These are the findings of an Ipsos-Reid telephone poll conducted May 8th to 10th, 2005 with a randomly selected sample of 1,050 adult British Columbia residents, including 400 residents of Vancouver Island. The overall results are considered accurate to within ±3.5 percentage points, 19 times out of 20, of what they would have been had the entire BC adult population been polled. The Vancouver Island results are considered accurate to within ±4.9 percentage points, 19 times out of 20. The margin of error will be larger for other sub-groupings of the survey population. These data were statistically weighted to ensure the sample's regional and age/sex composition reflects that of the actual BC population according to the 2001 Census.

Still No Real Movement in Vote Numbers

The three main parties are at a standstill in terms of voter support. The BC Liberals lead the NDP by a margin of 47% to 39% among decided voters, with the Greens trailing at 11% support. These results are basically unchanged from Ipsos-Reid polls taken early in the campaign (46% Libs, 39% NDP, 13% Green) and in March (46% Libs, 39% NDP, 12% Green). Three percent (up 1 point) of decided British Columbians say they will vote for "some other party". These results exclude the 10% (down 2 points) of voters who are undecided or express no party preference.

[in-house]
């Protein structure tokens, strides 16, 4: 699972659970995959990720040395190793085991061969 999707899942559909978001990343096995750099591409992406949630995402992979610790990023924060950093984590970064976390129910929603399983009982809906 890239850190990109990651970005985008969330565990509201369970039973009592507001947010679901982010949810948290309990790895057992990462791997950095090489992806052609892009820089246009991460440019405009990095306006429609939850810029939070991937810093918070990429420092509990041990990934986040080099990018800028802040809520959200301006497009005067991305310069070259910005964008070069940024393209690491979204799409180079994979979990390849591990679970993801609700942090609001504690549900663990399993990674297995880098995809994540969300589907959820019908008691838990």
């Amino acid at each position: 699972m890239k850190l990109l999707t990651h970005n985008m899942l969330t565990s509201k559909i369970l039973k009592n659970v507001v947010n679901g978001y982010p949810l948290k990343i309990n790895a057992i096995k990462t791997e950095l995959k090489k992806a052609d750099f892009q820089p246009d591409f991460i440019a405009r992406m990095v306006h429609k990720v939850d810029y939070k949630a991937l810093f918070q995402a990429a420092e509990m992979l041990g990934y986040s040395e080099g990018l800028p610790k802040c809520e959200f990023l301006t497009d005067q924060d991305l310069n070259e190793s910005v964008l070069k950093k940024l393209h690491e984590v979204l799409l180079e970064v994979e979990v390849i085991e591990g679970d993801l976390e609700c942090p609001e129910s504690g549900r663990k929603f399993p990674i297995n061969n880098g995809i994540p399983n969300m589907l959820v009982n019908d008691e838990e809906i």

The usual regional and gender gaps are still apparent in the vote result. The Liberals have a 15-point lead (unchanged) in the Lower Mainland (51% Lib vs. 36% NDP), while the two main contenders are tied (42% Lib vs. 42% NDP) in the rest of the province (formerly a 4 point NDP lead).

·The BC Liberals have a 4-point lead (47% Lib vs. 43% NDP) in the western portion of the Lower Mainland (North Shore, Vancouver, Burnaby, New West, Richmond) and a 26-point lead (55% Lib vs. 29% NDP) in the eastern portion of the Lower Mainland (all other municipalities). The Liberal lead has shrunk by 6-points in the west (formerly a 10 point Lib lead), which has been offset by a 6-point lead increase in the east (formerly a 20 point Lib lead).